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Author's Chapter Notes:

Thank you for the lovely comments!

A confession, ahead of this chapter. I had this all planned out in my head, on the basis that the Burnett family home is never given an exact location but that in 'Lavender' they are described as having been "bombed out on the south coast".

Only, when I went to double check this, that turns out not to be the case: instead, they had in fact been "bombed out on the east coast".

I don't think this is the worst error in the world, but - rather than try to modify my whole imagining of it - I've simply redacted actual place names (or other unmistakeable references which identify place) in this account. If you recognise where it is - or indeed recognise that it cannot possibly be the east coast - then I can only apologise and hope that it doesn't ruin the story for you!

If Rhyll felt some long-absent pang of nerves as she descended from another train carriage two months later, she did not give any outward sign. Following Peggy, who darted through the crowded station with a speed and dexterity that belied the cumbersome bag she carried with her, cheeks pink with the cold and eyes alight with excitement, it hardly seemed reasonable to mention the churning anxiety in the pit of her stomach. She hoisted her own bag more firmly over her shoulder as she quickened her pace.

It was cold but dry and bright, and the seaside town was busy. From the station, Peggy led her downhill, round a twisting avenue lined with grand hotels and countless shops, until they reached the town square where the great Christmas tree stood. Peggy gave it a satisfied nod, and smiled almost shyly at Rhyll - as though she was presenting the tree, along with the rest of the town, to her for approval. She waved one hand out at the distance, with a little less shyness, a touch more pride, almost catching a passing family as she did so and beaming an apology on them. "The sea!"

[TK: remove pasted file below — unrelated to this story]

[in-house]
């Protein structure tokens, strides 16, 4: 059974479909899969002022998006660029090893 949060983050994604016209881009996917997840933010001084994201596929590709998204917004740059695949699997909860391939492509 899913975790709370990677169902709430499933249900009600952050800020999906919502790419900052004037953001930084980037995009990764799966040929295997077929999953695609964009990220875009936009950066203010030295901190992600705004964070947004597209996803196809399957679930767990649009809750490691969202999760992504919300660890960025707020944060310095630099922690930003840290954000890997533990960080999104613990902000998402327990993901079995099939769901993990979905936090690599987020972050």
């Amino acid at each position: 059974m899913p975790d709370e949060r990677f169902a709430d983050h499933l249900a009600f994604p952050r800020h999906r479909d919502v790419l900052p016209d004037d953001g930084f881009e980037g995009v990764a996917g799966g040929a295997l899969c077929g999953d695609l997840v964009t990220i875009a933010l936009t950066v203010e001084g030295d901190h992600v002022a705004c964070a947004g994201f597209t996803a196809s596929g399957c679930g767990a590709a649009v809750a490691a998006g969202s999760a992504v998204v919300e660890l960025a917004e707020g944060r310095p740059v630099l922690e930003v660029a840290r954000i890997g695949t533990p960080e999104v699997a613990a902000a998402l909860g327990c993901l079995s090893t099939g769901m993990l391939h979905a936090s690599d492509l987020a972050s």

Rhyll's gaze followed her direction, across the manicured gardens and past the pavillion: the sea, indeed. Her own smile widened. There was such tremendous rightness in its nearby presence: reassuring, grounding. It seemed a good omen; she hoped it was.

"I'll bring you back to see it properly tomorrow," Peggy continued. "That's if we can't find the time to come out again before it gets dark this afternoon. Promise." She grinned playfully at her, and caught the tips of Rhyll's fingers in her gloved hand, momentarily, to steer her away from the sea and up through the public gardens, weaving past the throng of shoppers and merry-makers along the path between fenced-off grass and flowerbeds. Even in winter, it was obvious at a glance just how well-tended they were, neat and tidy and without the slightest patch of overgrowth; the extreme human control of the plants could have so easily been cloying, but it was carefully judged and finely executed, Rhyll decided. She thought she could picture it quite well in full bloom, and wondered whether she would ever be back here to see it in summer.

The gardens followed a running stream, maybe four feet in width. As Peggy guided her alongside it, the crowds thinned out and the gardens dipped lower than street level, the hubbub of the town centre beginning to fade out of view higher up and partly obscured by delicately-groomed bushes. Nonchalant, Peggy picked up two twigs from the ground, examined both before passing one to Rhyll and pulling her onto the little bridge. "My count - three, two, one-" and in perfect synchrony they released their missiles into the water below. Peggy spun and leaned across the other side, and when the twigs emerged from beneath them they had become entwined and she laughed in delight. "Well, I can't think of a better draw than that!"